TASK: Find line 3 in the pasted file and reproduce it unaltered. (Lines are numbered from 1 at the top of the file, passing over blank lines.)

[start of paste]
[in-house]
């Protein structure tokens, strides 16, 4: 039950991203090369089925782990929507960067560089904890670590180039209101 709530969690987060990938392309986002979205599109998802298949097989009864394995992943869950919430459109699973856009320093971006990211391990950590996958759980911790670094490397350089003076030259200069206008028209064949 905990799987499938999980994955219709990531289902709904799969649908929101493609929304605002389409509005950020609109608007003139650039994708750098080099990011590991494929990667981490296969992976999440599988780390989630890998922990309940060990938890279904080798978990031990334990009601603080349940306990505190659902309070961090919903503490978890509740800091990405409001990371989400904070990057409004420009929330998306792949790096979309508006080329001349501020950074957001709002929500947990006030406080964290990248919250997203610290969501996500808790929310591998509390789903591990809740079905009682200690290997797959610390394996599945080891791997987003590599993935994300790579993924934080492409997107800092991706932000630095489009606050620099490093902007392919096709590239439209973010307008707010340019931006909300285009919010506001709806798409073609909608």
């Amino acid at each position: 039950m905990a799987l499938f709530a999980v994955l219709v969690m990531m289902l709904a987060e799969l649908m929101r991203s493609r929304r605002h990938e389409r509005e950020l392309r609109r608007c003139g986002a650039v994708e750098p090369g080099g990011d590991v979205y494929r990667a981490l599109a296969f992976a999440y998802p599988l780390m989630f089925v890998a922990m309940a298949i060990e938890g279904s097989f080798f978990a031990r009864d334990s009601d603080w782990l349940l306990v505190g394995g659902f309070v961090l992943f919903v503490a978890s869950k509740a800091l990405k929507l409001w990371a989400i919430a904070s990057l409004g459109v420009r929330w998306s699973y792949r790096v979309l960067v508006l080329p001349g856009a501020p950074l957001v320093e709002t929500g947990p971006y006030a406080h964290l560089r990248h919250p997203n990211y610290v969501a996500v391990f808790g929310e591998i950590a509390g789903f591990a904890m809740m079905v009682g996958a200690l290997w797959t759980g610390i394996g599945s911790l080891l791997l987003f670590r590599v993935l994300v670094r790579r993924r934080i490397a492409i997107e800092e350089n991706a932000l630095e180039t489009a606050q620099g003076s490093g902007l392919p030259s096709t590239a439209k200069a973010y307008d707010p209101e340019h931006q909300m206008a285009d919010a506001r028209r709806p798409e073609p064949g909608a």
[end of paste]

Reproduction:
């Amino acid at each position: 039950m905990a799987l499938f709530a999980v994955l219709v969690m990531m289902l709904a987060e799969l649908m929101r991203s493609r929304r605002h990938e389409r509005e950020l392309r609109r608007c003139g986002a650039v994708e750098p090369g080099g990011d590991v979205y494929r990667a981490l599109a296969f992976a999440y998802p599988l780390m989630f089925v890998a922990m309940a298949i060990e938890g279904s097989f080798f978990a031990r009864d334990s009601d603080w782990l349940l306990v505190g394995g659902f309070v961090l992943f919903v503490a978890s869950k509740a800091l990405k929507l409001w990371a989400i919430a904070s990057l409004g459109v420009r929330w998306s699973y792949r790096v979309l960067v508006l080329p001349g856009a501020p950074l957001v320093e709002t929500g947990p971006y006030a406080h964290l560089r990248h919250p997203n990211y610290v969501a996500v391990f808790g929310e591998i950590a509390g789903f591990a904890m809740m079905v009682g996958a200690l290997w797959t759980g610390i394996g599945s911790l080891l791997l987003f670590r590599v993935l994300v670094r790579r993924r934080i490397a492409i997107e800092e350089n991706a932000l630095e180039t489009a606050q620099g003076s490093g902007l392919p030259s096709t590239a439209k200069a973010y307008d707010p209101e340019h931006q909300m206008a285009d919010a506001r028209r709806p798409e073609p064949g909608a």